History of Sculpture of Post-Gupta rock-cut temples
Work is believed to have begun around the present city of Mumbai in the mid 6th century, under the benefaction of the Kalachuris and probably of their precursors, the Traikutakas. The colossal Shiva cave in Elephanta (Gharapuri), an island in Mumbai harbour, possesses an intricate plan, making the most of a vigilantly chosen arrangement of rock and simultaneously deceiving the influence of present-day structural shrines. The Gupta style of sculpture in India did not just form to be the models of the rich art of India for the future but it acted as the ideal for the colonies of India that were situated in the Far East. Sculptures of Guptas are undoubtedly their enduring legacy that has been left for us to see and appreciate. In a nut shell, it can be said that Gupta sculpture style mirrored the moods of the age and was a wonder in itself.
Features of Post-Gupta rock-cut temples
It is basically a rectangular-shaped temple, facing east. The garbhagriha is sarvatobhadrika, each of the four entryways warded by massive dvarapalas and their attendees. On the sides, as an alternative to walls, there are rows of pillars opening up towards antechambers, the northern one leading to another entryway (there is a third one behind the garbhagriha), the southern towards the sculptured rock-face, with, in the centre, the other focal point of the temple, the outstanding Mahadeva image.
The pillars are comparatively plain, square to mid-height, thereafter round and fluted, including the cushion capitals. The entryways are unornamented; indeed the whole cave is lacking ornamentation, intensifying the effect of massive magnitude and of the great sculptured panels, describing the god in numerous forms and activities, noticeably a Nataraja, an Ardhnarlsvara, a marriage of Lord Shiva and Parvati, and a seated Lakusa.
Devastatingly smashed though they are, the images mix the enrapt and self-involved inwardness which has become the primary dimension of the godhead, with a colossal prevailing dynamism, and in this manner, rather than by the presence of the attendee figures, communicate the indispensable oneness of the human with the divine, which is the keenest theme of Indian art. Greek gods are basically men and women, although romanticised; these statuettes are phenomenal- true immortals, the connection with the human world accomplished by plastic form in a way never possibly rivalled.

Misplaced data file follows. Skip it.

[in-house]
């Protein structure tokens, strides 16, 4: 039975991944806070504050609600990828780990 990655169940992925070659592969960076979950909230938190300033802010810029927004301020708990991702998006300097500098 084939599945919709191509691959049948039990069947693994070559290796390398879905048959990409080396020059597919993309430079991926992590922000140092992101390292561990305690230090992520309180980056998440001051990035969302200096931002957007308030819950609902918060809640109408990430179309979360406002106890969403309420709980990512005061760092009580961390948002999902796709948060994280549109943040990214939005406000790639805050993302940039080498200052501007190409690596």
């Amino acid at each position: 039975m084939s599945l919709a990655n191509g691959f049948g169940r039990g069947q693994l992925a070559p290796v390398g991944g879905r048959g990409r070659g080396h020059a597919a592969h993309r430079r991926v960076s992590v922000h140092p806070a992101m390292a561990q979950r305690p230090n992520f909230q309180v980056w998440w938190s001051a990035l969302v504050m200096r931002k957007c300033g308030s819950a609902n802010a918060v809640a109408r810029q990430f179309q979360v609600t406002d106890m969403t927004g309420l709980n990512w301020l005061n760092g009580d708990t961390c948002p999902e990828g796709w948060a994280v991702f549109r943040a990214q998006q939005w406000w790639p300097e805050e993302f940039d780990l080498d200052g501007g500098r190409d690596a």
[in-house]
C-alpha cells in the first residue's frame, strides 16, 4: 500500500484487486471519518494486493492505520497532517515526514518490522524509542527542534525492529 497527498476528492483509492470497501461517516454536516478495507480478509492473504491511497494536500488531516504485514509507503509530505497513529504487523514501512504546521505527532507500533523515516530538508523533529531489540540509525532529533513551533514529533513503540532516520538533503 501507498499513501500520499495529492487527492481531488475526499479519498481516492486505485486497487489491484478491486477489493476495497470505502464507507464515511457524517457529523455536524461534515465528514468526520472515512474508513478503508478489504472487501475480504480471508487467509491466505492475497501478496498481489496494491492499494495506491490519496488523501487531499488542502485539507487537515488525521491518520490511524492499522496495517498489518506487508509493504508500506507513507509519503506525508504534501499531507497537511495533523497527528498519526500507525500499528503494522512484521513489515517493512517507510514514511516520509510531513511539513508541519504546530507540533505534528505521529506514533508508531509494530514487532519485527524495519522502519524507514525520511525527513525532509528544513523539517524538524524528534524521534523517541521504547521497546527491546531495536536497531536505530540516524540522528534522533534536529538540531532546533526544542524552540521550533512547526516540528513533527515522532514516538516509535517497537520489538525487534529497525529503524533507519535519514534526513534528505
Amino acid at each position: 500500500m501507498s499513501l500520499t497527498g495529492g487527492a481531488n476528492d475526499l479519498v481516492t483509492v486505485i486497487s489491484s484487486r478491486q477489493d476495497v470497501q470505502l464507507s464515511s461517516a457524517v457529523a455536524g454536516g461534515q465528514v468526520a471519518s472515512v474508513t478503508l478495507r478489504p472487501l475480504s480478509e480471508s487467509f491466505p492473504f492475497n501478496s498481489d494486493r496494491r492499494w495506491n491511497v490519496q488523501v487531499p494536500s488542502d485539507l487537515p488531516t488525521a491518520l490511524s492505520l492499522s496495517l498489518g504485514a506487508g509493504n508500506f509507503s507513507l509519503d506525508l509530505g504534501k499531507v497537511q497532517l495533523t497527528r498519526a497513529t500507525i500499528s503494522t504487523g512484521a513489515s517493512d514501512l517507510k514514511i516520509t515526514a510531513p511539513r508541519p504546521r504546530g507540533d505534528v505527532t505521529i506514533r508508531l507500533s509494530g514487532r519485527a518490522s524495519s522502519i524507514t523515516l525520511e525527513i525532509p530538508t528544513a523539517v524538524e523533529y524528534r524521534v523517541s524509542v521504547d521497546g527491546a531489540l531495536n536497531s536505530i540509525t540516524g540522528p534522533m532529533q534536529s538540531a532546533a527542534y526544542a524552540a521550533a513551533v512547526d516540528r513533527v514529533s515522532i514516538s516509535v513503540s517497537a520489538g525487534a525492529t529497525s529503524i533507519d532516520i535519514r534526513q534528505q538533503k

The immense Mahadeva image reaches a height of 17ft. 10in. (5.45m.) above the base, itself, approximately 3ft. in height. It is more of a mukhalinga rather than a total figure of Shiva. Its iconographic identification is Sadasiva or Mahesa (the great lord). The right hand of the god is broken; he carries a matulunga (citron) in his left. The face on the proper right, with the serpent, is Aghora-Bhairava, a dreadful or furious manifestation, and that on the left Vamadeva or Uma, Shiva's shakti, with a lotus. Due to its startling placement in relation to the diverse external entryways, the image gets precisely the amount of light essential to make it look as if it is issuing from a black emptiness, 'manifestation from the unmanifested', an effect intensified by the expression of the central face, sunk deep in consideration and yet immeasurably Olympian.
To add to these, sculpture of Bhitaragaon Temple (Madhya Pradesh), the sculpture of Dasavatara Temple (Deogarh), and Vaishnavite Tigawa temple at Jabalpur (Madhya Pradesh) and others are some of the wonderful examples of Gupta sculptures. Rock cut caves have also won laurels to Gupta Empire. The sculpture at Elephanta Caves, the sculpture at Ellora Caves, and Ajanta Caves are worth a visit.
A good amount of these sculptures is found outside, built on prepared rock surfaces. The image of the four- armed Lord Vishnu standing with unadorned cylindrical crowns, footing stiff-legged in samapada, with one of them flanked by ayudhapurusas is one of the most distinguishing images. It personified weapons or symbols.
The Kumara Cave is the earliest of all the incalculable defenders of Hindu shrines, known as pratlharas in north, particularly in south, as being the largest and most astonishing. Thos cave holds the most imposing images. Typically, the well-built thighs almost unbelievably contrasted with the delicate folds of the tab-ends of the belts and sashes for the Gupta style in early stages. The rock-cut temples of the post-Gupta period enjoy being equally important. Art and architecture of this time incorporated the Buddhist Structural buildings of Gupta Era, the Secular Architecture along with the Brahmanical Architecture.
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